Clinical Neuroscience

The changing face of neuroscience

LORD WALTON of Detchant1

JANUARY 20, 1994

Clinical Neuroscience - 1994;47(01-02)

This paper is based upon three lectures one given in Australia in a symposiom in honour of Professor James Lance on his retirement, another delivered to the Russian Academy of Medical Sciences on 26 January 1993 and published in the procceedings of that annual symposium of the Academy. It is reproduced here with permission.


  1. Former Professor of Neurology and Dean of Medicine, University of Newcastle upon Tyne. former Warden and Honorary Fellow, Green College, Oxford, President, World Federation of Neurology



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[P300 and early components of the visual event related potentials were compared in 26 chronic schizophrenic patients and 20 healthy subjects. The correlation between visual evoked response and clinical, neurocognitive, biochemical variables was analysed in schizophrenic group. Event related potentials in response to rare visual stimuli were recorded from central and occipital sites and 20 electrophysiological parameters were determined. Reaction time and proportion of correct recognition were also detected. The schizophrenic patients showed significant reduction is P300 amplitude. Differences in other components between groups were also demonstrated. The seven most important parameters were evaluated by discriminant analysis. The prolonged negative components latency and delayed reaction time suggest that the stimulus classification process is slower in schizophrenics, Using canonical correlation analysis three factors were found to be significant. The data showed that electrophysiological abnormality was highly correlated with chronicity of the illness, severe psychopathological features and cognitive deficit but was uncorrelated with negative symptoms and serum dopamine-beta-hydroxylase activity. These findings are compatible with other studies suggesting visual P300 has the characteristic of a state marker in schizophrenia.]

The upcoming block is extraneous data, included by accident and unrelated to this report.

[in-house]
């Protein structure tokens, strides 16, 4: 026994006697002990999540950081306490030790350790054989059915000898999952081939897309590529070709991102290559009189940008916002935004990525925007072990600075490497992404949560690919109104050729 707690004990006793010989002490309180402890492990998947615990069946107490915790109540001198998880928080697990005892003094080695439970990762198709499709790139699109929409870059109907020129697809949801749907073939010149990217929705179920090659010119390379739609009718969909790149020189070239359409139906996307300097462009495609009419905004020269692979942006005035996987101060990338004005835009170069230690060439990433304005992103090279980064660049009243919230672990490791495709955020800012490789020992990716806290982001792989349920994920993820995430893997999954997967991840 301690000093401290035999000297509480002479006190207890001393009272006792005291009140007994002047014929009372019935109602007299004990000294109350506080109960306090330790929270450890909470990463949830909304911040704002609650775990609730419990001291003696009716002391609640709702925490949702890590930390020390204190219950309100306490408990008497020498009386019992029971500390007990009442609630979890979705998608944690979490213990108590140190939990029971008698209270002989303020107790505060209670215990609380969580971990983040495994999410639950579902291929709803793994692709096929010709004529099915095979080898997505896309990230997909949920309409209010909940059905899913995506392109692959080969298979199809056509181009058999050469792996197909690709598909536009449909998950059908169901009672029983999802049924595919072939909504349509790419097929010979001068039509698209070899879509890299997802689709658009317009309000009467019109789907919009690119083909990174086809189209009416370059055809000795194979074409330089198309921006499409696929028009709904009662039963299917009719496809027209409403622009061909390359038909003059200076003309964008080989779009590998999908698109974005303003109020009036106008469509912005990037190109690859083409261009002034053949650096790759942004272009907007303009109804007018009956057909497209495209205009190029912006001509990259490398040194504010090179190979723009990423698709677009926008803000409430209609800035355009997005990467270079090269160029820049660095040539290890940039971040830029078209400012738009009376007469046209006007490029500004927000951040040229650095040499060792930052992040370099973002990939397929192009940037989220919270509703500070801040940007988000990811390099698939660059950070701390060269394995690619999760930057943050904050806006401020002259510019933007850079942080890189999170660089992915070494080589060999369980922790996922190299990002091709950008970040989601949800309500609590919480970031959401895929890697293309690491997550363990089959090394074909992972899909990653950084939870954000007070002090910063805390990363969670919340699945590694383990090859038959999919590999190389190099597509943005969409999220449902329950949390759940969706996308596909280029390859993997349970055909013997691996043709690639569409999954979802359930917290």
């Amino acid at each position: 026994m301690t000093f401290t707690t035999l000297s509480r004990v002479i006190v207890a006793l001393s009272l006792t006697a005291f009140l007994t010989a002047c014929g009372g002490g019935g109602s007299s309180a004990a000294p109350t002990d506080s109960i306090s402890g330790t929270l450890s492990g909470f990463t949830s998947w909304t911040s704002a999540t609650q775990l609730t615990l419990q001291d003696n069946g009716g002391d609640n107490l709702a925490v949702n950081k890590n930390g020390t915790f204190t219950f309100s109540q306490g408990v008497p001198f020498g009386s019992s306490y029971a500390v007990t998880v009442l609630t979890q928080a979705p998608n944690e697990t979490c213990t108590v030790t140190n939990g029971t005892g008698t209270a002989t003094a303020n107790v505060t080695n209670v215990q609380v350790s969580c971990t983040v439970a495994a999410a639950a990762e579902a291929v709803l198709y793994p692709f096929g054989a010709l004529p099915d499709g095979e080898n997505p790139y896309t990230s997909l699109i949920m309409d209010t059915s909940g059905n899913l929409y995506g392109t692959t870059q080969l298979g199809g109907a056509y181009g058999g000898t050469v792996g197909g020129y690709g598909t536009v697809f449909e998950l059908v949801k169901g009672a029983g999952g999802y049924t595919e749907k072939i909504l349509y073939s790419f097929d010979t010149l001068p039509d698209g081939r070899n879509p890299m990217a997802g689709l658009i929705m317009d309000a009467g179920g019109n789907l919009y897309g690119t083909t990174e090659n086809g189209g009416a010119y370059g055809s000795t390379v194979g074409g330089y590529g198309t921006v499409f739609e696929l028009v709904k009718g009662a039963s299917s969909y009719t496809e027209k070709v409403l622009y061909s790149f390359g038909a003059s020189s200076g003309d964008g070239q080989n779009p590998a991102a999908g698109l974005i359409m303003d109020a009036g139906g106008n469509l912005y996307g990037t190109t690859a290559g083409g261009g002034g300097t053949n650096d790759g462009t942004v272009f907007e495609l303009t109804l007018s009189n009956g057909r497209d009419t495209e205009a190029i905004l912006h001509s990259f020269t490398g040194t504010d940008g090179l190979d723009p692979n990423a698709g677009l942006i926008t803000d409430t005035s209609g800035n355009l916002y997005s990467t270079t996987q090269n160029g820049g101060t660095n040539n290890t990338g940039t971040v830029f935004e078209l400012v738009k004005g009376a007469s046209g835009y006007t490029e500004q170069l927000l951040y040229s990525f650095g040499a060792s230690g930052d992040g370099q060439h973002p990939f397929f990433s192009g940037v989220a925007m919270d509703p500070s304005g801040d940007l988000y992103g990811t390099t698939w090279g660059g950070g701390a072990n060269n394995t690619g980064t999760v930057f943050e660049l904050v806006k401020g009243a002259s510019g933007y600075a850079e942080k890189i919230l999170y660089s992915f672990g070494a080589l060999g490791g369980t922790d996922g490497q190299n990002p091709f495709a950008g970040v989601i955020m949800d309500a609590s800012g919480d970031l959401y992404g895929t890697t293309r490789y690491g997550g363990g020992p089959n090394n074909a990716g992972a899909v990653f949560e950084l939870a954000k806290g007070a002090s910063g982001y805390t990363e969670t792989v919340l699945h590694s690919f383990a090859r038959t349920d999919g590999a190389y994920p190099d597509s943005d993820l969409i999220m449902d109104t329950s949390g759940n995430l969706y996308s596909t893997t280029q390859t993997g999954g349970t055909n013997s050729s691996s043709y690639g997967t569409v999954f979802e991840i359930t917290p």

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[Myasthenia gravis as a disease entity has long been known. With the inclusion of the paraneoplastic myasthenia syndrome, a wider area was encompassed by the disease, which became still wider by the description of different myasthenic syndromes in childhood. Recently quite a few provocative factors became known which can cause myasthenia gravis or some similar syndromes. One such-prominent-factor is D-penicillamine a drug widely used in rheumatology practice. A great number of cases were studied involving the provocative factors: D-penicillamine, the infectious diseases, drugs and other possible causes. After provocative factors myasthenia gravis disease, myasthenic syndrome with different clinical course and transitive myasthenic reaction with spontaneous remission may develop. The ability to distinguist between these conditions is important from both the therapeutic and prognostic points of view. Mild not known, or not recognized myasthenia gravis can in some cases be diagnosed by careful neurological examination and diagnostic tests. ]

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